The realloc function can be used to change the size of a block of memory that was dynamically allocated. The memory block must have been allocated with either the malloc or the calloc functions. The function returns an address to the reallocated memory block, which can be stored in a pointer to the desired data type.

The realloc function requires two argument. The first argument is the address of the memory block. The second argument, of the type time_t, specifies the size of the memory block that the application is trying to allocate.

The return value of the function is "void *", an it requires a cast to a pointer of the required data type. If the function fails in reallocating memory, the value NULL is returned.

An important feature of realloc is that, if it succeeds, the beginning of the new block of memory will have the same contents as the old memory block. If this cannot be done, a NULL pointer will be returned.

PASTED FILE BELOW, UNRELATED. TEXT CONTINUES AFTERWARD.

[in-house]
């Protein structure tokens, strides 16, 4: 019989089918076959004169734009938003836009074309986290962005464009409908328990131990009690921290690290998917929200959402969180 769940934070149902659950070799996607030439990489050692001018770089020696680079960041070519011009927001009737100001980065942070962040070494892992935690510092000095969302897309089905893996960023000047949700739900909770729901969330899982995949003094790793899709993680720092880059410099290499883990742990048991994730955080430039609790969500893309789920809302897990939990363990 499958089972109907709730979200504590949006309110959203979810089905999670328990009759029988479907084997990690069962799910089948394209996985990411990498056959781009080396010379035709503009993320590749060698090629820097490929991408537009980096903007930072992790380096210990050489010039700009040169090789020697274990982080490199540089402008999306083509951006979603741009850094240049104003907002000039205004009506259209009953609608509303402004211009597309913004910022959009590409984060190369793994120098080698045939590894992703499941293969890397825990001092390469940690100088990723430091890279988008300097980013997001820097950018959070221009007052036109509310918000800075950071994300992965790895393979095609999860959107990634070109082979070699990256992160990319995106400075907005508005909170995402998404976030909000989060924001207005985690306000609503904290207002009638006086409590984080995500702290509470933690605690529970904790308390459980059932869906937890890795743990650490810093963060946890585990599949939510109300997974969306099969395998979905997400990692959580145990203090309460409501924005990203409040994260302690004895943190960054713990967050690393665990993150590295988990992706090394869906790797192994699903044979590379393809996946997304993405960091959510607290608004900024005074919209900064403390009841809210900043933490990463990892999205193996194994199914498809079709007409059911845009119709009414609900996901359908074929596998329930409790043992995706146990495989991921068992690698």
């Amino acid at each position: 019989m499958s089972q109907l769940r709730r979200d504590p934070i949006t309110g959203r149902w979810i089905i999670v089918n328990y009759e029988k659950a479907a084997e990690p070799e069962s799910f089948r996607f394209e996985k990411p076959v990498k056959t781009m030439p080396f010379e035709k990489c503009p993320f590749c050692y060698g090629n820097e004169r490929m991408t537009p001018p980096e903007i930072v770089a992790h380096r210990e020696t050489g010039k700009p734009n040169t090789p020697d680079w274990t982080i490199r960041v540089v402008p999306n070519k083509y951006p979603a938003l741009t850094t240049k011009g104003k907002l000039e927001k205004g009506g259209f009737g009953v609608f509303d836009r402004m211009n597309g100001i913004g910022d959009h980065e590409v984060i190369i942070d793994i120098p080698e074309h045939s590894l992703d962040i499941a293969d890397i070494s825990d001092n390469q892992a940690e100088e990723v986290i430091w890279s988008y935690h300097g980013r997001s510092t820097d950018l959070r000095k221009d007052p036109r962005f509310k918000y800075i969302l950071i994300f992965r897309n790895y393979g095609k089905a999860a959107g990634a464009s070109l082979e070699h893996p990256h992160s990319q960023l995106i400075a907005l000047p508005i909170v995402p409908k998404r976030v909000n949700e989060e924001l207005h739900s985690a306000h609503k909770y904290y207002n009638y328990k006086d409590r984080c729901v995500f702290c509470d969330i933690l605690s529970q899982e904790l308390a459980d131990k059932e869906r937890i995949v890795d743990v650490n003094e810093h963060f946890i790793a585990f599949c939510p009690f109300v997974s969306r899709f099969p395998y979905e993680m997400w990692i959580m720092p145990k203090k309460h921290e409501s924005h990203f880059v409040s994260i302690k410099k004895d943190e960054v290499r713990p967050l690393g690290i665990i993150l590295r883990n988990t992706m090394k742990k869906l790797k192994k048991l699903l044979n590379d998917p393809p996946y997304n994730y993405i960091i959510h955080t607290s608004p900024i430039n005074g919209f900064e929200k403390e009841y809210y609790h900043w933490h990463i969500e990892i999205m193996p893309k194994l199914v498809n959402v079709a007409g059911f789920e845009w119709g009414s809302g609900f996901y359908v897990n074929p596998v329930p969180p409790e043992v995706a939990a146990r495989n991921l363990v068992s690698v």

The following code shows an example of realloc in use:

#include <stdlib.h>
#include        <stdio.h>

int main()
        int i;
        int num_elements = 10;
        int *p, *q;
        p = (int *)malloc(sizeof(int)*num_elements);
        for (i=0; i<num_elements; i++) {
                p[i] = i;
        q = (int *)realloc(p, sizeof(int)*num_elements+5);
        for (i=0; i<num_elements; i++) {
                printf("the value is %d\n", q[i]);
        return 0;
Article created on 2008-08-19 22:08:46

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